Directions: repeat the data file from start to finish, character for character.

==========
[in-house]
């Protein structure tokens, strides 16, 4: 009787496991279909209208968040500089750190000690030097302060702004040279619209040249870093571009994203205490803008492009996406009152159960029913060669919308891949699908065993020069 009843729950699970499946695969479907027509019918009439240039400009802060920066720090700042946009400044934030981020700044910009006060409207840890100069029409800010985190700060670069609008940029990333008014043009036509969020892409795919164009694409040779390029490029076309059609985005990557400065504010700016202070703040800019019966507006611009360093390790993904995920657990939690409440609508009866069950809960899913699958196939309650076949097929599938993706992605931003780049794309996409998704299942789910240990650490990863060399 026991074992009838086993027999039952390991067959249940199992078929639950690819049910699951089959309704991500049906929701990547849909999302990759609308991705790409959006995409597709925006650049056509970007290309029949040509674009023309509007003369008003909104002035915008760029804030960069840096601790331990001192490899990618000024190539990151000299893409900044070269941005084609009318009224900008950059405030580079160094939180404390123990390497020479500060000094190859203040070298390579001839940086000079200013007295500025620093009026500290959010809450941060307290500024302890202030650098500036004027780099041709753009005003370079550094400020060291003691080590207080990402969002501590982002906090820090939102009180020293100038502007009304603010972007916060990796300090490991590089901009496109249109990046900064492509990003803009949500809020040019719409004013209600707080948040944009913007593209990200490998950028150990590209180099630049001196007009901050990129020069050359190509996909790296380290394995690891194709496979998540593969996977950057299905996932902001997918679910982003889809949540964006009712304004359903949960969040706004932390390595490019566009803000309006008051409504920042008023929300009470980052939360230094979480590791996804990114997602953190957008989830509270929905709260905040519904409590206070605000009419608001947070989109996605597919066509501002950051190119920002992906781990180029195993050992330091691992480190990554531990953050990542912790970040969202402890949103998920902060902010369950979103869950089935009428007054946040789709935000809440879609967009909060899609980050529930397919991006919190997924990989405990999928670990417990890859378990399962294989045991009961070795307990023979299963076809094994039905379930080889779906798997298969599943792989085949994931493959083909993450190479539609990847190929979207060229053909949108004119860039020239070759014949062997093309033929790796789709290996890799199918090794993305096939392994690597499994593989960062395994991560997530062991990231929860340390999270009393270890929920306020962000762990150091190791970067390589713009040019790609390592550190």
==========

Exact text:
[in-house]
């Protein structure tokens, strides 16, 4: 009787496991279909209208968040500089750190000690030097302060702004040279619209040249870093571009994203205490803008492009996406009152159960029913060669919308891949699908065993020069 009843729950699970499946695969479907027509019918009439240039400009802060920066720090700042946009400044934030981020700044910009006060409207840890100069029409800010985190700060670069609008940029990333008014043009036509969020892409795919164009694409040779390029490029076309059609985005990557400065504010700016202070703040800019019966507006611009360093390790993904995920657990939690409440609508009866069950809960899913699958196939309650076949097929599938993706992605931003780049794309996409998704299942789910240990650490990863060399 026991074992009838086993027999039952390991067959249940199992078929639950690819049910699951089959309704991500049906929701990547849909999302990759609308991705790409959006995409597709925006650049056509970007290309029949040509674009023309509007003369008003909104002035915008760029804030960069840096601790331990001192490899990618000024190539990151000299893409900044070269941005084609009318009224900008950059405030580079160094939180404390123990390497020479500060000094190859203040070298390579001839940086000079200013007295500025620093009026500290959010809450941060307290500024302890202030650098500036004027780099041709753009005003370079550094400020060291003691080590207080990402969002501590982002906090820090939102009180020293100038502007009304603010972007916060990796300090490991590089901009496109249109990046900064492509990003803009949500809020040019719409004013209600707080948040944009913007593209990200490998950028150990590209180099630049001196007009901050990129020069050359190509996909790296380290394995690891194709496979998540593969996977950057299905996932902001997918679910982003889809949540964006009712304004359903949960969040706004932390390595490019566009803000309006008051409504920042008023929300009470980052939360230094979480590791996804990114997602953190957008989830509270929905709260905040519904409590206070605000009419608001947070989109996605597919066509501002950051190119920002992906781990180029195993050992330091691992480190990554531990953050990542912790970040969202402890949103998920902060902010369950979103869950089935009428007054946040789709935000809440879609967009909060899609980050529930397919991006919190997924990989405990999928670990417990890859378990399962294989045991009961070795307990023979299963076809094994039905379930080889779906798997298969599943792989085949994931493959083909993450190479539609990847190929979207060229053909949108004119860039020239070759014949062997093309033929790796789709290996890799199918090794993305096939392994690597499994593989960062395994991560997530062991990231929860340390999270009393270890929920306020962000762990150091190791970067390589713009040019790609390592550190």